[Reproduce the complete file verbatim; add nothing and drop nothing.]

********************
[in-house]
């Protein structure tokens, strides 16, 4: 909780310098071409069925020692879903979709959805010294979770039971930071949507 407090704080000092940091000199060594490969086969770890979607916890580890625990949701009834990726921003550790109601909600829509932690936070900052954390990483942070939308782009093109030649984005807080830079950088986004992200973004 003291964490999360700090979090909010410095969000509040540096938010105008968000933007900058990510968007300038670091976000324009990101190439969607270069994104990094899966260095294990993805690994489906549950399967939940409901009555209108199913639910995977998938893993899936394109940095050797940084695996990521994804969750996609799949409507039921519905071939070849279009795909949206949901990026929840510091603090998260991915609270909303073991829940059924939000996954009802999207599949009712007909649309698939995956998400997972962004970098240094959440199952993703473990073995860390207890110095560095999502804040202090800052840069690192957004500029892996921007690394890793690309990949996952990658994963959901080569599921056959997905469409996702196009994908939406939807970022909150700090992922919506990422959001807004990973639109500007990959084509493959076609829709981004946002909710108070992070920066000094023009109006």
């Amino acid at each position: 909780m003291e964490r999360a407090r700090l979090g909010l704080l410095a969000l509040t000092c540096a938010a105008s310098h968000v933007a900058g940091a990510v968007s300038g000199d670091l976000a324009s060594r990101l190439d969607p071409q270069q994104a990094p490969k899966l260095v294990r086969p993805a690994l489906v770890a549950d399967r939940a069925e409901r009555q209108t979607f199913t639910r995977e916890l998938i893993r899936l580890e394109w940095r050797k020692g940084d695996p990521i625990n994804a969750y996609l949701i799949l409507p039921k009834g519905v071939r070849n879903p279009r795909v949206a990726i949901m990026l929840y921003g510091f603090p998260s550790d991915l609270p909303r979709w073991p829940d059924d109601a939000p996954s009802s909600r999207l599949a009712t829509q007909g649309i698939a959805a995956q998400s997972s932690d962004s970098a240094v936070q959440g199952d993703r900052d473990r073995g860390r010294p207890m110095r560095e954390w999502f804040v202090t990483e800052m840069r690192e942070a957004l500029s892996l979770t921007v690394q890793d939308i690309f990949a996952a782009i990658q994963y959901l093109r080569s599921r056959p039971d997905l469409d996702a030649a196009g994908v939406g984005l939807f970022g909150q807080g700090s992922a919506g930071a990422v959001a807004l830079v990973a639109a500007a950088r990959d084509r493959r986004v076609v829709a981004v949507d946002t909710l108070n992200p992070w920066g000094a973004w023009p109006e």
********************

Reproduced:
[in-house]
């Protein structure tokens, strides 16, 4: 909780310098071409069925020692879903979709959805010294979770039971930071949507 407090704080000092940091000199060594490969086969770890979607916890580890625990949701009834990726921003550790109601909600829509932690936070900052954390990483942070939308782009093109030649984005807080830079950088986004992200973004 003291964490999360700090979090909010410095969000509040540096938010105008968000933007900058990510968007300038670091976000324009990101190439969607270069994104990094899966260095294990993805690994489906549950399967939940409901009555209108199913639910995977998938893993899936394109940095050797940084695996990521994804969750996609799949409507039921519905071939070849279009795909949206949901990026929840510091603090998260991915609270909303073991829940059924939000996954009802999207599949009712007909649309698939995956998400997972962004970098240094959440199952993703473990073995860390207890110095560095999502804040202090800052840069690192957004500029892996921007690394890793690309990949996952990658994963959901080569599921056959997905469409996702196009994908939406939807970022909150700090992922919506990422959001807004990973639109500007990959084509493959076609829709981004946002909710108070992070920066000094023009109006």
């Amino acid at each position: 909780m003291e964490r999360a407090r700090l979090g909010l704080l410095a969000l509040t000092c540096a938010a105008s310098h968000v933007a900058g940091a990510v968007s300038g000199d670091l976000a324009s060594r990101l190439d969607p071409q270069q994104a990094p490969k899966l260095v294990r086969p993805a690994l489906v770890a549950d399967r939940a069925e409901r009555q209108t979607f199913t639910r995977e916890l998938i893993r899936l580890e394109w940095r050797k020692g940084d695996p990521i625990n994804a969750y996609l949701i799949l409507p039921k009834g519905v071939r070849n879903p279009r795909v949206a990726i949901m990026l929840y921003g510091f603090p998260s550790d991915l609270p909303r979709w073991p829940d059924d109601a939000p996954s009802s909600r999207l599949a009712t829509q007909g649309i698939a959805a995956q998400s997972s932690d962004s970098a240094v936070q959440g199952d993703r900052d473990r073995g860390r010294p207890m110095r560095e954390w999502f804040v202090t990483e800052m840069r690192e942070a957004l500029s892996l979770t921007v690394q890793d939308i690309f990949a996952a782009i990658q994963y959901l093109r080569s599921r056959p039971d997905l469409d996702a030649a196009g994908v939406g984005l939807f970022g909150q807080g700090s992922a919506g930071a990422v959001a807004l830079v990973a639109a500007a950088r990959d084509r493959r986004v076609v829709a981004v949507d946002t909710l108070n992200p992070w920066g000094a973004w023009p109006e």